Take Two #51: Know Your Zombie Films
By Kyra-lin Hom
While last week I briefly mentioned Zombies and our rising obsession with all things undead, I never really got around to discussing Zombies themselves. I know, I know. I said I was going to review some of my favorite Zombie films this go around. I still am just with a little twist. See, the internet has a staggering number of lists just like what I was planning. And these are all far more comprehensive than anything I could manage without a solid week (okay, let's be honest, two weeks) and an industrial-sized case of Red Bull. If you still want a Top Zombie Films of all time countdown, please visit the all knowing Google and scour the interwebs to your heart's content. In the meantime, for the next 700 or so words, please stick with me.
I like to break my zombie films into categories such as fast vs. slow, diseased vs. undead, or mid-crisis vs. post-apocalypse. The reason is that these three parameters tend to determine how my friends and I respond in our what-would-you-do-if-the-world-ended-right-now zombie scenario games. After all, contingency plans for a city full of panicking people are going to be very different than those for an all but abandoned urban wasteland. For the record, were I allowed to include emoticons, a little winking smiley face would go right here.
Fast vs. slow is pretty self-explanatory. Most zombies are going to be slow, clumsy oafs. They are barely-moving sacks of meat with literal rot between their ears. Not exactly a recipe for speed and coordination. One of the best depictions of this is still from Night of the Living Dead (1968). Reanimated by something unknown from outer space, every corpse still vaguely intact from across time suddenly claws out of its grave to feed on the living. It takes just one bite to slowly turn a living person into a brainless feeding machine. Only destroying the brain will 'kill' them. ...again.
In many minds, this is the quintessential zombie film classic. It engraved the rotting corpse into monster legend, and is most notably emulated in Dawn of the Dead (1978) – another must see genre classic. For being over 40 years old, Night of the Living Dead holds up pretty well. I know it still freaks me out. Something about how utterly screwed our protagonist is, is decidedly timeless. That said, the 1990 remake is better. Sorry!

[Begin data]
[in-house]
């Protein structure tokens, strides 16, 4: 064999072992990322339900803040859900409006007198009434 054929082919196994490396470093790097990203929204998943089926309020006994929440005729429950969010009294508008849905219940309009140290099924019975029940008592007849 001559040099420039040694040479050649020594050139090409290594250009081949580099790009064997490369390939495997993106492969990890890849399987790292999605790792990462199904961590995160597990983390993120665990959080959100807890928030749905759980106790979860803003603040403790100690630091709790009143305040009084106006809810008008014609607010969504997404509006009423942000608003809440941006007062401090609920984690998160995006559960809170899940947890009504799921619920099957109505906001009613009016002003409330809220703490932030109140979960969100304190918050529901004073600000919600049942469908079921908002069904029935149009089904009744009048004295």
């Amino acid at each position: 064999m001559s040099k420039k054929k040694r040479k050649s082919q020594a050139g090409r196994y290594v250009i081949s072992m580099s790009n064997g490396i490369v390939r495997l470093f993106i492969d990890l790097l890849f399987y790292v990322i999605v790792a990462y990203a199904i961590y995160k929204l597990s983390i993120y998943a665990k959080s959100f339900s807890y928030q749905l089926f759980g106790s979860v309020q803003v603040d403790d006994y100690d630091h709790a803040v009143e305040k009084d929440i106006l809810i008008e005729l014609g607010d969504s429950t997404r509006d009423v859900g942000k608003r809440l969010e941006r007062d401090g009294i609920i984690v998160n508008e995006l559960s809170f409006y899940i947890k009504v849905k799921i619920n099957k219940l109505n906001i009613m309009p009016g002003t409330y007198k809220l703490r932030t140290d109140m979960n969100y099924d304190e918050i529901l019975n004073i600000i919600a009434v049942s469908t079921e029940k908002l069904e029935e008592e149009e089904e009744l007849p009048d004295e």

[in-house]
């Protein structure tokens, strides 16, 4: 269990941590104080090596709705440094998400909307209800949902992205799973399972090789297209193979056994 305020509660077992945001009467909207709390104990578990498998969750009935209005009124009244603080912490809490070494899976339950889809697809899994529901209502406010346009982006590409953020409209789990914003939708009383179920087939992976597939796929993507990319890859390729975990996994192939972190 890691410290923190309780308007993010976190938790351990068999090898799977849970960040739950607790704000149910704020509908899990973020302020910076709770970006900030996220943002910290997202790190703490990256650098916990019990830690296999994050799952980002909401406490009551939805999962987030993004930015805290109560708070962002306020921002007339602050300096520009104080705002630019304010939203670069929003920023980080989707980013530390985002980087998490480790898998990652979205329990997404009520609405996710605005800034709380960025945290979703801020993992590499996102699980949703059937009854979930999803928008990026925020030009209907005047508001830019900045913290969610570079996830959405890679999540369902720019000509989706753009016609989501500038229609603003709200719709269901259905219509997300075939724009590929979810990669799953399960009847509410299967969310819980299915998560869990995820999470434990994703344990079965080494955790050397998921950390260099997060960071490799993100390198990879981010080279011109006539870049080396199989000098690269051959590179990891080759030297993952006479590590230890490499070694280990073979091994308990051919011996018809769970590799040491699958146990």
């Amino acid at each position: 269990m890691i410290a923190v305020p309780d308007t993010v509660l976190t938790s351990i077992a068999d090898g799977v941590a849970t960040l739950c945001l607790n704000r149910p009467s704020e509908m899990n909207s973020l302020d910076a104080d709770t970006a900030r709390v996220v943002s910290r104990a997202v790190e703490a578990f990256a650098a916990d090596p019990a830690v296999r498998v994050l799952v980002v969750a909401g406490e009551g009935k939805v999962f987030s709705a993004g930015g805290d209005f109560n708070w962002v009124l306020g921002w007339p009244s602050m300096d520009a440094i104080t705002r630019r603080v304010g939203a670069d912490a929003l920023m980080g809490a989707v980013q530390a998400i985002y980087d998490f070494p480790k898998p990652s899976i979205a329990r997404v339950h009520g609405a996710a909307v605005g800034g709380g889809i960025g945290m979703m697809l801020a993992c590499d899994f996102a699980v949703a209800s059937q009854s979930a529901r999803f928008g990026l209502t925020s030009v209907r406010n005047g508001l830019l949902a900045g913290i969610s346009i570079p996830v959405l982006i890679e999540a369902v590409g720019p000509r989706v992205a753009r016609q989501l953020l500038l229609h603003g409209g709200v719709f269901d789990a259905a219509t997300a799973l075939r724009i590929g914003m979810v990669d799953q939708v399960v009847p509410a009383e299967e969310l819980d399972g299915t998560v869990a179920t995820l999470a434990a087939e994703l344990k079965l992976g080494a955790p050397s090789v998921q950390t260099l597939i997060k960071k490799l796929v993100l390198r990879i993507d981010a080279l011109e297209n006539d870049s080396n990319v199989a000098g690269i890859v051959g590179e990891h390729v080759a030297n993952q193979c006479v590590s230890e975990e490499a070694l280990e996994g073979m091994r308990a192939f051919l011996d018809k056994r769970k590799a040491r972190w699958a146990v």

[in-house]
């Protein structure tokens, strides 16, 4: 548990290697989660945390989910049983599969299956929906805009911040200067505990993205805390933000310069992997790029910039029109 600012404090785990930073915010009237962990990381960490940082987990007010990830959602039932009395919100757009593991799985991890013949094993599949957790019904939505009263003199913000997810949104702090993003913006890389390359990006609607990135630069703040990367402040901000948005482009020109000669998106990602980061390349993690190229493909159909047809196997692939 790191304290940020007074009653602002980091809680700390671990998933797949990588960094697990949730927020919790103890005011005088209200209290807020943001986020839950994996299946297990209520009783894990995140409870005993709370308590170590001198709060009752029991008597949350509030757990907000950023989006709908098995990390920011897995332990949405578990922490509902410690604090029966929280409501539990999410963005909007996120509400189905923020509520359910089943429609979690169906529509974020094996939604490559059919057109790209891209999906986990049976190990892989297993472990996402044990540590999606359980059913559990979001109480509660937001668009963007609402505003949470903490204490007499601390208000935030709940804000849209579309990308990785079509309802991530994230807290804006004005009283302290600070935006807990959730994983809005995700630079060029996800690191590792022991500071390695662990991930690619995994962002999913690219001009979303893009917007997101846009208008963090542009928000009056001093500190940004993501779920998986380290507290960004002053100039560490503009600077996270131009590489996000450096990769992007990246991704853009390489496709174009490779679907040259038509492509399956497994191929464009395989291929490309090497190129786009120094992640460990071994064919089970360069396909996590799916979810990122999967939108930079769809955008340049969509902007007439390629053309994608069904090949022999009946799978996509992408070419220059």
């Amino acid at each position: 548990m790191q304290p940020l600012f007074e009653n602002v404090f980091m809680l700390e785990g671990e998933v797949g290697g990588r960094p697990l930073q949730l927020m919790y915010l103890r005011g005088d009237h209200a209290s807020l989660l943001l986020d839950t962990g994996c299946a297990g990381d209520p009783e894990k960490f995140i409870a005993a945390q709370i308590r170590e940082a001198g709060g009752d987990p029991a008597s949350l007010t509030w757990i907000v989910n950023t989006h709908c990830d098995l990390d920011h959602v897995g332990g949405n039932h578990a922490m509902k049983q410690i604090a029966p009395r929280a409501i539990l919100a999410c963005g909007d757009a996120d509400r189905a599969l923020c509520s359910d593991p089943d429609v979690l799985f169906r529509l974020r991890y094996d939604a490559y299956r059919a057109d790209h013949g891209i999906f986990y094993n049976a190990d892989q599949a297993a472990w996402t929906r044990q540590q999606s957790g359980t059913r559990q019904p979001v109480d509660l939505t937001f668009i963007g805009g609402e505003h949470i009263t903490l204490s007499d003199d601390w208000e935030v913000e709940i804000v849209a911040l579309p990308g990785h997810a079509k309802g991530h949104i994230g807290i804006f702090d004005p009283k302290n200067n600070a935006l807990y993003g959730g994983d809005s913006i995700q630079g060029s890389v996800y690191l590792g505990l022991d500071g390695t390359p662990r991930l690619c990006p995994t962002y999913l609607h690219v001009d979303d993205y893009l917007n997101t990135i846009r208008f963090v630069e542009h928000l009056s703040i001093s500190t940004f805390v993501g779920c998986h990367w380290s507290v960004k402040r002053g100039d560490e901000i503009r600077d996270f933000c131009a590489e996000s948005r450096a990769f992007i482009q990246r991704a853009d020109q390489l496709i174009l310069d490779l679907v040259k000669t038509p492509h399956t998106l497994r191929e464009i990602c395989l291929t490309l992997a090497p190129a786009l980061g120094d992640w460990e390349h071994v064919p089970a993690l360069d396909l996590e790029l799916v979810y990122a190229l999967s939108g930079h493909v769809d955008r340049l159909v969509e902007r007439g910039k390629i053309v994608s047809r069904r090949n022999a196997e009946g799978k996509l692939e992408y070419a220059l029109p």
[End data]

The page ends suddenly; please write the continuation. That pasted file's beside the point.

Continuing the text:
Slow zombies are terrifying in their tenacity. No matter what you do they keep coming in greater and greater numbers. Sure you can outrun them for a little while, but eventually you have to sleep. They don't. Night of the Living Dead (1990) does other genius things with this aspect of zombie-ism too, but saying any more would be spoiling.
28 Days Later (2002) – one of my favorite movies period – completely turns this traditional zombie trait on its head. I'm not saying it was the first bit of zombie lore to do this, but it has certainly born the most iconic image. In this movie, scientists create a monkey brain disease known only as 'rage.' With this label just shouting sunshine and bunnies for things to come, a lab incident inevitably allows the disease to infect a human. Things barrel-roll downhill from there.
Instead of the ambling rot-bags of traditional zombie scenarios, these zombies are fast, even animalistic. They are blatant, single-minded predators bent on killing and feeding. One more thing, these zombies, though mindless, are alive. Remarkably similar are the monsters from Resident Evil (2002), the film adaptation I Am Legend (2007) and The Crazies (2010).
Whereas slow zombies breed dread and a crushing sense of the inevitable, these modern speed demons create shear panic. And with 'rage' able to spread in just seconds from any transfer of bodily fluids... Let's just say that a crowded room is a very bad place to be (absolutely shudder-worthy scene compliments of the movie's sequel 28 Weeks Later ).
As for mid-crisis vs. post-apocalypse, older films tend to focus on the inexplicable rise and initial attack of zombies on the human race (i.e. mid-crisis). Newer films give a quick nod to science-gone-awry and then cut into the already ravaged future. Read into that what you will.
Not feeling the horror this halloween season but still interested in brain-munching monsters? The parodies Shaun of the Dead (2004), Zombieland (2009) and even the TV show Community's episode “Epidemiology” are a lot of fun. Happy October!